Being a Catholic was entering a whole new world, and one that we knew nothing about. No doubt I had seen books about Catholic things before; I had as little interest in them as I would have in books about Zoroastrianism. Susan began bringing home books from the Pukekohe library about Catholic things, books that she thought might interest me. One that she brought home was about Opus Dei.
I was puzzled reading it. The author was a priest - an American Jesuit who had worked for years in, I believe it was, Chile. This man had pretty negative views about Opus Dei.
What puzzled me was that all the factual complaints he had about Opus Dei were about things which I thought positive from a Catholic point of view: they were intensely loyal to the Pope, were against the ordination of women, were 'traditional' (whatever that might mean) in their views on sexual morality.
There was other material that I could agree to viewing askance - except that it was all innuendo. I don't remember any details now, but there were facts about the popularity of Opus Dei in Spain during the Franco era - and, knowing very little about Franco, I was prepared to accept the generally negative view of his rule of Spain; there were facts about the amount of money that certain Opus Dei-sponsored organisations (of a political lobbying nature) had; there were facts about the practices of Opus Dei (such as the practice of corporal mortification by full members, made notorious by Dan Brown's novel The Da Vinci Code) - a practice I knew to have a long Catholic pedigree.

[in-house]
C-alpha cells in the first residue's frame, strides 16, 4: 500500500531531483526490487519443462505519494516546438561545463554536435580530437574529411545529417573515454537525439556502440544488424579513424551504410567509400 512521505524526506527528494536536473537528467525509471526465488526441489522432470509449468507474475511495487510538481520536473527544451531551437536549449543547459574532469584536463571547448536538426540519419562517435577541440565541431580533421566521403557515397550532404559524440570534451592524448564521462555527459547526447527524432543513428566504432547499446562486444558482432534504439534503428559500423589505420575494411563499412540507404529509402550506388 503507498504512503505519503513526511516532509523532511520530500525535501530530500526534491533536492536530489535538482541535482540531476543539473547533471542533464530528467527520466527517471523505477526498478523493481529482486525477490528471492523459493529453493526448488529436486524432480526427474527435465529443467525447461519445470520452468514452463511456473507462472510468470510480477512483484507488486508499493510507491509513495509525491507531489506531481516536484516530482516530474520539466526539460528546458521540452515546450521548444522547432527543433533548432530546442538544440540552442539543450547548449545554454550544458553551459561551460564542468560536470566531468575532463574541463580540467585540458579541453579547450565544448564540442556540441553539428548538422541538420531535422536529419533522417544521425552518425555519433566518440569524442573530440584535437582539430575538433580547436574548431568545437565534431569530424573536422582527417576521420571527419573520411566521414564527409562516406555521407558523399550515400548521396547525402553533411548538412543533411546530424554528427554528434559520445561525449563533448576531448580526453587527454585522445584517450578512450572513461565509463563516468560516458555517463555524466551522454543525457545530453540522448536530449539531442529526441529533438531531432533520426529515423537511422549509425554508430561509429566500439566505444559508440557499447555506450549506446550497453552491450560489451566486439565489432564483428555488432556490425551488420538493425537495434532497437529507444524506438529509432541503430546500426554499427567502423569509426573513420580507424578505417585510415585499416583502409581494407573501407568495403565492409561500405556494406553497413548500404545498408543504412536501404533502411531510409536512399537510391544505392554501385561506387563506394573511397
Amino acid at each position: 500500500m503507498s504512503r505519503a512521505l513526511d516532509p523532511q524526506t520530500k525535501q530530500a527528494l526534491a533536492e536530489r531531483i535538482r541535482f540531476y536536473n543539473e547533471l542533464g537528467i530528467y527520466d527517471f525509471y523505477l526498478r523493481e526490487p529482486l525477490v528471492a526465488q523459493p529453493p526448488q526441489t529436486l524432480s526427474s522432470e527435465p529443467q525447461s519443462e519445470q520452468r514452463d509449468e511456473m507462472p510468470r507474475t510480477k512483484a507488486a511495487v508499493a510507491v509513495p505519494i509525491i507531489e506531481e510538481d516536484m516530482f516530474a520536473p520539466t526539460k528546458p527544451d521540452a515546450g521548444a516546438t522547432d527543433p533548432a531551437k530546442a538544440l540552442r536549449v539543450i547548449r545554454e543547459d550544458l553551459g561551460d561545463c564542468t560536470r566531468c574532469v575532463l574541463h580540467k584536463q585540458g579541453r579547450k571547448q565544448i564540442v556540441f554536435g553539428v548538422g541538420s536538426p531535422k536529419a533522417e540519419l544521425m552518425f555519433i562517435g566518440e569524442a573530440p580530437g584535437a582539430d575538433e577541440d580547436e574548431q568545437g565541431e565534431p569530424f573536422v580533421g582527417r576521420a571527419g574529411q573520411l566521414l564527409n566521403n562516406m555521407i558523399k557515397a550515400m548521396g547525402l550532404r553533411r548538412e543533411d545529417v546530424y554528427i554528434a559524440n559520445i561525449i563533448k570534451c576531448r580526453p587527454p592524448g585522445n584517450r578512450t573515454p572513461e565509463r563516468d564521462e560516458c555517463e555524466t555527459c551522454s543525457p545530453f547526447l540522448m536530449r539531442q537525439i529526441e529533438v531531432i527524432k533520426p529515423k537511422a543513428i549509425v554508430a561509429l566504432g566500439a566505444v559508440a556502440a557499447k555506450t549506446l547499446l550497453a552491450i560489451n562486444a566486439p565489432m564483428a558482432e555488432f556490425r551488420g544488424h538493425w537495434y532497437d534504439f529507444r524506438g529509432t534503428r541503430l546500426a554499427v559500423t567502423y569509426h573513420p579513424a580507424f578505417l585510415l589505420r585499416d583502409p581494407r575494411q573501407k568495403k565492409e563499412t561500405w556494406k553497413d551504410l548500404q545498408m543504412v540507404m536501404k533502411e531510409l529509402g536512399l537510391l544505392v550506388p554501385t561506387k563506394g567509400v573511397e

I became curious - but, still, doubtful. I found Opus Dei's website. It looked very attractive - but I was very much aware of the way in which any organisation was able to make itself look good. I saw contact information on the website - with a certain amount of trepidation, I wrote a letter to the contact address.
There was no response.
One day, I think in July or August, 1997, I saw a glossy magazine at the back of the church (left there, as I found later, by Father Frank Roach, our priest at the time). The magazine was about Opus Dei.
I determined to try again to make contact. This time, I telephoned.
There was a response this time. The person I spoke to said that Father Joe Pich (it's a Catalan name, pronounced 'pick') was going to be in Auckland; he could meet me at my office if I wished. Would I mind meeting a man who was involved in Opus Dei first, to talk to him?
OK. But I admit I was uneasy. What was I getting myself in for? Was this some 'cultic' organisation which, once in, I would never get free of? Well, I had agreed to meet them. I would.
Peter - the man I met - was quite normal - deceptively normal? I thought. Was this simply the way they sucked people in? He seemed interested in sport (I wasn't). He was a lawyer, working somewhere in Auckland.
The time came for my meeting with Father Joe. I had in my mind the sort of person he would be:
- he would be tall (he was)
- he would be thin (he was)
- he would be dressed all in black (he was)
- he would be grave and saturnine (he was cheerful and light-hearted)
I was, if not captivated, at least very much drawn to him.
Opus Dei, he told me, was having a retreat for men coming up soon. Why didn't I come to it?